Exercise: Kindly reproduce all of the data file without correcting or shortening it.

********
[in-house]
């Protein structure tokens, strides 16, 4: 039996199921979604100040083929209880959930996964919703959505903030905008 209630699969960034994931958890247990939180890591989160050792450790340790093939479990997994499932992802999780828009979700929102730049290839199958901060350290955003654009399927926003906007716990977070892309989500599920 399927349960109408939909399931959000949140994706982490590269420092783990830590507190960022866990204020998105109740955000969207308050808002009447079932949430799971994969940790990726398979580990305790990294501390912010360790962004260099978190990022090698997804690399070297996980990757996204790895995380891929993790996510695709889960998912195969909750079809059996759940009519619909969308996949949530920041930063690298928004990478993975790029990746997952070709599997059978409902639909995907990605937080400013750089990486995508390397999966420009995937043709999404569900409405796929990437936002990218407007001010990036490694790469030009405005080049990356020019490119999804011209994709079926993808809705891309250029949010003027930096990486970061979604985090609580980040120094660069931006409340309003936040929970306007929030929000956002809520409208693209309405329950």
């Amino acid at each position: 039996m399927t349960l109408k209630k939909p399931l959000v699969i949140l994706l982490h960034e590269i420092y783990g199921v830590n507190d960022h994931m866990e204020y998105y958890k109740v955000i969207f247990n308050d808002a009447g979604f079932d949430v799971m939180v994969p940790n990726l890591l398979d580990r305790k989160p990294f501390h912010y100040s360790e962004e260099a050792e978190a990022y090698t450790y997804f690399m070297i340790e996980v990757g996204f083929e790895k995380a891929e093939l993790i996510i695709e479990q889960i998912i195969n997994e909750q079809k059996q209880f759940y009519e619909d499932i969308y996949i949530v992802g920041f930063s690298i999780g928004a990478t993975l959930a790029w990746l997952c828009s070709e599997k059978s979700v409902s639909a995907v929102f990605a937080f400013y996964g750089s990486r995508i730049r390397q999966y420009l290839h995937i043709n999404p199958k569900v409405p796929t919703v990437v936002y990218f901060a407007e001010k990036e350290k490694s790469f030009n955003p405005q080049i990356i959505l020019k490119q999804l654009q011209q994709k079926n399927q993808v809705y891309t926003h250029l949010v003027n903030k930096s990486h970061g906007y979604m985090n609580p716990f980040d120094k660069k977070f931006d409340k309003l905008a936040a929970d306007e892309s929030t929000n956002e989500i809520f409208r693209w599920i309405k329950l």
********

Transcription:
[in-house]
């Protein structure tokens, strides 16, 4: 039996199921979604100040083929209880959930996964919703959505903030905008 209630699969960034994931958890247990939180890591989160050792450790340790093939479990997994499932992802999780828009979700929102730049290839199958901060350290955003654009399927926003906007716990977070892309989500599920 399927349960109408939909399931959000949140994706982490590269420092783990830590507190960022866990204020998105109740955000969207308050808002009447079932949430799971994969940790990726398979580990305790990294501390912010360790962004260099978190990022090698997804690399070297996980990757996204790895995380891929993790996510695709889960998912195969909750079809059996759940009519619909969308996949949530920041930063690298928004990478993975790029990746997952070709599997059978409902639909995907990605937080400013750089990486995508390397999966420009995937043709999404569900409405796929990437936002990218407007001010990036490694790469030009405005080049990356020019490119999804011209994709079926993808809705891309250029949010003027930096990486970061979604985090609580980040120094660069931006409340309003936040929970306007929030929000956002809520409208693209309405329950």
């Amino acid at each position: 039996m399927t349960l109408k209630k939909p399931l959000v699969i949140l994706l982490h960034e590269i420092y783990g199921v830590n507190d960022h994931m866990e204020y998105y958890k109740v955000i969207f247990n308050d808002a009447g979604f079932d949430v799971m939180v994969p940790n990726l890591l398979d580990r305790k989160p990294f501390h912010y100040s360790e962004e260099a050792e978190a990022y090698t450790y997804f690399m070297i340790e996980v990757g996204f083929e790895k995380a891929e093939l993790i996510i695709e479990q889960i998912i195969n997994e909750q079809k059996q209880f759940y009519e619909d499932i969308y996949i949530v992802g920041f930063s690298i999780g928004a990478t993975l959930a790029w990746l997952c828009s070709e599997k059978s979700v409902s639909a995907v929102f990605a937080f400013y996964g750089s990486r995508i730049r390397q999966y420009l290839h995937i043709n999404p199958k569900v409405p796929t919703v990437v936002y990218f901060a407007e001010k990036e350290k490694s790469f030009n955003p405005q080049i990356i959505l020019k490119q999804l654009q011209q994709k079926n399927q993808v809705y891309t926003h250029l949010v003027n903030k930096s990486h970061g906007y979604m985090n609580p716990f980040d120094k660069k977070f931006d409340k309003l905008a936040a929970d306007e892309s929030t929000n956002e989500i809520f409208r693209w599920i309405k329950l």